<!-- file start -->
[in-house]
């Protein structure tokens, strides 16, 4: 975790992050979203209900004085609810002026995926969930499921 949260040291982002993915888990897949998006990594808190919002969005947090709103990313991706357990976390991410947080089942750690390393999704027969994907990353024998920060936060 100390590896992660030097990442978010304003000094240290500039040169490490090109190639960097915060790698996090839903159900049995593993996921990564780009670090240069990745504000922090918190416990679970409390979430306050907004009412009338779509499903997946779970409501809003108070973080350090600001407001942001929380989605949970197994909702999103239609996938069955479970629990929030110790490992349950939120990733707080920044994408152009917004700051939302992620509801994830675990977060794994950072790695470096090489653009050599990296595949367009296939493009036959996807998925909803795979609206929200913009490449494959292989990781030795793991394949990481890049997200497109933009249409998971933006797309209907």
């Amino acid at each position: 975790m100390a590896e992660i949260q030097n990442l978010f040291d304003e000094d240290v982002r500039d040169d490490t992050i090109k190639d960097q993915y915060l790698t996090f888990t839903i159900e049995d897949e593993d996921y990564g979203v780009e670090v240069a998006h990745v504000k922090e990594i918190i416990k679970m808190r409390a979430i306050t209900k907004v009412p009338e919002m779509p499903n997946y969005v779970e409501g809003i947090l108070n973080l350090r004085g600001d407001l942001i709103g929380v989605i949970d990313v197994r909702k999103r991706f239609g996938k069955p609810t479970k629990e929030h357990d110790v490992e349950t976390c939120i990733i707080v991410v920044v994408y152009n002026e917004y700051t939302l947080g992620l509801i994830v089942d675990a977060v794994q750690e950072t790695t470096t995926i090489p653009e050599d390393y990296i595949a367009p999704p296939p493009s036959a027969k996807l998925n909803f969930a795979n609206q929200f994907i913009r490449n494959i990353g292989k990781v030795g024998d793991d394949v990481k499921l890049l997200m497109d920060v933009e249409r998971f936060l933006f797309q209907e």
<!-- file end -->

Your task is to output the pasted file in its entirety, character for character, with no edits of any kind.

[in-house]
């Protein structure tokens, strides 16, 4: 975790992050979203209900004085609810002026995926969930499921 949260040291982002993915888990897949998006990594808190919002969005947090709103990313991706357990976390991410947080089942750690390393999704027969994907990353024998920060936060 100390590896992660030097990442978010304003000094240290500039040169490490090109190639960097915060790698996090839903159900049995593993996921990564780009670090240069990745504000922090918190416990679970409390979430306050907004009412009338779509499903997946779970409501809003108070973080350090600001407001942001929380989605949970197994909702999103239609996938069955479970629990929030110790490992349950939120990733707080920044994408152009917004700051939302992620509801994830675990977060794994950072790695470096090489653009050599990296595949367009296939493009036959996807998925909803795979609206929200913009490449494959292989990781030795793991394949990481890049997200497109933009249409998971933006797309209907």
């Amino acid at each position: 975790m100390a590896e992660i949260q030097n990442l978010f040291d304003e000094d240290v982002r500039d040169d490490t992050i090109k190639d960097q993915y915060l790698t996090f888990t839903i159900e049995d897949e593993d996921y990564g979203v780009e670090v240069a998006h990745v504000k922090e990594i918190i416990k679970m808190r409390a979430i306050t209900k907004v009412p009338e919002m779509p499903n997946y969005v779970e409501g809003i947090l108070n973080l350090r004085g600001d407001l942001i709103g929380v989605i949970d990313v197994r909702k999103r991706f239609g996938k069955p609810t479970k629990e929030h357990d110790v490992e349950t976390c939120i990733i707080v991410v920044v994408y152009n002026e917004y700051t939302l947080g992620l509801i994830v089942d675990a977060v794994q750690e950072t790695t470096t995926i090489p653009e050599d390393y990296i595949a367009p999704p296939p493009s036959a027969k996807l998925n909803f969930a795979n609206q929200f994907i913009r490449n494959i990353g292989k990781v030795g024998d793991d394949v990481k499921l890049l997200m497109d920060v933009e249409r998971f936060l933006f797309q209907e």